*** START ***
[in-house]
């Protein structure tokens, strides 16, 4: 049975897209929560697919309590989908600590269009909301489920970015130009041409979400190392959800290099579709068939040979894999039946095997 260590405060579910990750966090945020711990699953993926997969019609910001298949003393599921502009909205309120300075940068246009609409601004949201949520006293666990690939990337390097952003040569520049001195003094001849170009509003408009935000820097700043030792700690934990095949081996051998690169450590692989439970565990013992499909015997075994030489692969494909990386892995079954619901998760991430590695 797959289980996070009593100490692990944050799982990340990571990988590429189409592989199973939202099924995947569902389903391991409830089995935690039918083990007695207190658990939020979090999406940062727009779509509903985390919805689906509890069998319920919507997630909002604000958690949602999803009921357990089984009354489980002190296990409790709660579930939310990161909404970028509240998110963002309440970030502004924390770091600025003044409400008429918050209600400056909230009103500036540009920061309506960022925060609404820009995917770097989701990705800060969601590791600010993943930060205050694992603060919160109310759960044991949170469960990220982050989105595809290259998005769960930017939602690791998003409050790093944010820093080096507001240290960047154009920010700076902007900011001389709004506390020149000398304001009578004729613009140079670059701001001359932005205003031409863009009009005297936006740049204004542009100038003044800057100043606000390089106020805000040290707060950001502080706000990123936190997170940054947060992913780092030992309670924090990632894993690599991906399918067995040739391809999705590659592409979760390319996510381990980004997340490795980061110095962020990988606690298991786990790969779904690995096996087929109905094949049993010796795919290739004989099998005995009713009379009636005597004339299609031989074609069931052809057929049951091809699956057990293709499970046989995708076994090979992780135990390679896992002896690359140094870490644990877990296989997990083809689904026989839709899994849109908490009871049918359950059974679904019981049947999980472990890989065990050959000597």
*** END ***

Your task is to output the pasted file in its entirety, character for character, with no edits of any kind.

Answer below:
[in-house]
């Protein structure tokens, strides 16, 4: 049975897209929560697919309590989908600590269009909301489920970015130009041409979400190392959800290099579709068939040979894999039946095997 260590405060579910990750966090945020711990699953993926997969019609910001298949003393599921502009909205309120300075940068246009609409601004949201949520006293666990690939990337390097952003040569520049001195003094001849170009509003408009935000820097700043030792700690934990095949081996051998690169450590692989439970565990013992499909015997075994030489692969494909990386892995079954619901998760991430590695 797959289980996070009593100490692990944050799982990340990571990988590429189409592989199973939202099924995947569902389903391991409830089995935690039918083990007695207190658990939020979090999406940062727009779509509903985390919805689906509890069998319920919507997630909002604000958690949602999803009921357990089984009354489980002190296990409790709660579930939310990161909404970028509240998110963002309440970030502004924390770091600025003044409400008429918050209600400056909230009103500036540009920061309506960022925060609404820009995917770097989701990705800060969601590791600010993943930060205050694992603060919160109310759960044991949170469960990220982050989105595809290259998005769960930017939602690791998003409050790093944010820093080096507001240290960047154009920010700076902007900011001389709004506390020149000398304001009578004729613009140079670059701001001359932005205003031409863009009009005297936006740049204004542009100038003044800057100043606000390089106020805000040290707060950001502080706000990123936190997170940054947060992913780092030992309670924090990632894993690599991906399918067995040739391809999705590659592409979760390319996510381990980004997340490795980061110095962020990988606690298991786990790969779904690995096996087929109905094949049993010796795919290739004989099998005995009713009379009636005597004339299609031989074609069931052809057929049951091809699956057990293709499970046989995708076994090979992780135990390679896992002896690359140094870490644990877990296989997990083809689904026989839709899994849109908490009871049918359950059974679904019981049947999980472990890989065990050959000597």